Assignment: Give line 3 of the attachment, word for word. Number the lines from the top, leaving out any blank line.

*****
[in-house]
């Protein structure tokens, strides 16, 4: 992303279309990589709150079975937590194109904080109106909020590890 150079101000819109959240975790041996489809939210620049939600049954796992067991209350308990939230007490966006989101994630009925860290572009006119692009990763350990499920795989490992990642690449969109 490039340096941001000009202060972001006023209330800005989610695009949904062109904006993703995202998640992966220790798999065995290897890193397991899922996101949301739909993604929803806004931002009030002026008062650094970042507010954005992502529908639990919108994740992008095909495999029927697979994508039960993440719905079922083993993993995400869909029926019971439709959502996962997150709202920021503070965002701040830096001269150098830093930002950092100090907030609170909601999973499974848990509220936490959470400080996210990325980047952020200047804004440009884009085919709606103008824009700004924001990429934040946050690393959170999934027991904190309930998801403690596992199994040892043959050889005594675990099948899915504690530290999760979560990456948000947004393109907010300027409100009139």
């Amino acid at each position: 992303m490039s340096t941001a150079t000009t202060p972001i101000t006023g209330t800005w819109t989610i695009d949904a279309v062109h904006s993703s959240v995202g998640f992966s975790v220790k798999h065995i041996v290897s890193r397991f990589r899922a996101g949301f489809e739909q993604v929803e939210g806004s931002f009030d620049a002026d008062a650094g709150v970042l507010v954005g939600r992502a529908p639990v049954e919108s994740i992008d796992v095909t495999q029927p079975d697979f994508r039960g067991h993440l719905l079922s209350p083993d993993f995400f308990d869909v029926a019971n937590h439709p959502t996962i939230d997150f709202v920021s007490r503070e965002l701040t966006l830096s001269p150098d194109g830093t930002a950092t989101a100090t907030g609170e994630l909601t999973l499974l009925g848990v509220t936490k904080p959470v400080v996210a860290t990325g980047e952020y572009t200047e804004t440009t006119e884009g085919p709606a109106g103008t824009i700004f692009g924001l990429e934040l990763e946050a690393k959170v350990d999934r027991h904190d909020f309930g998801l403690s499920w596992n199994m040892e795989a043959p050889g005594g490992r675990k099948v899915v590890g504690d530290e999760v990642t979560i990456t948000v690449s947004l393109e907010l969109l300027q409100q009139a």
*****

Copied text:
């Amino acid at each position: 992303m490039s340096t941001a150079t000009t202060p972001i101000t006023g209330t800005w819109t989610i695009d949904a279309v062109h904006s993703s959240v995202g998640f992966s975790v220790k798999h065995i041996v290897s890193r397991f990589r899922a996101g949301f489809e739909q993604v929803e939210g806004s931002f009030d620049a002026d008062a650094g709150v970042l507010v954005g939600r992502a529908p639990v049954e919108s994740i992008d796992v095909t495999q029927p079975d697979f994508r039960g067991h993440l719905l079922s209350p083993d993993f995400f308990d869909v029926a019971n937590h439709p959502t996962i939230d997150f709202v920021s007490r503070e965002l701040t966006l830096s001269p150098d194109g830093t930002a950092t989101a100090t907030g609170e994630l909601t999973l499974l009925g848990v509220t936490k904080p959470v400080v996210a860290t990325g980047e952020y572009t200047e804004t440009t006119e884009g085919p709606a109106g103008t824009i700004f692009g924001l990429e934040l990763e946050a690393k959170v350990d999934r027991h904190d909020f309930g998801l403690s499920w596992n199994m040892e795989a043959p050889g005594g490992r675990k099948v899915v590890g504690d530290e999760v990642t979560i990456t948000v690449s947004l393109e907010l969109l300027q409100q009139a």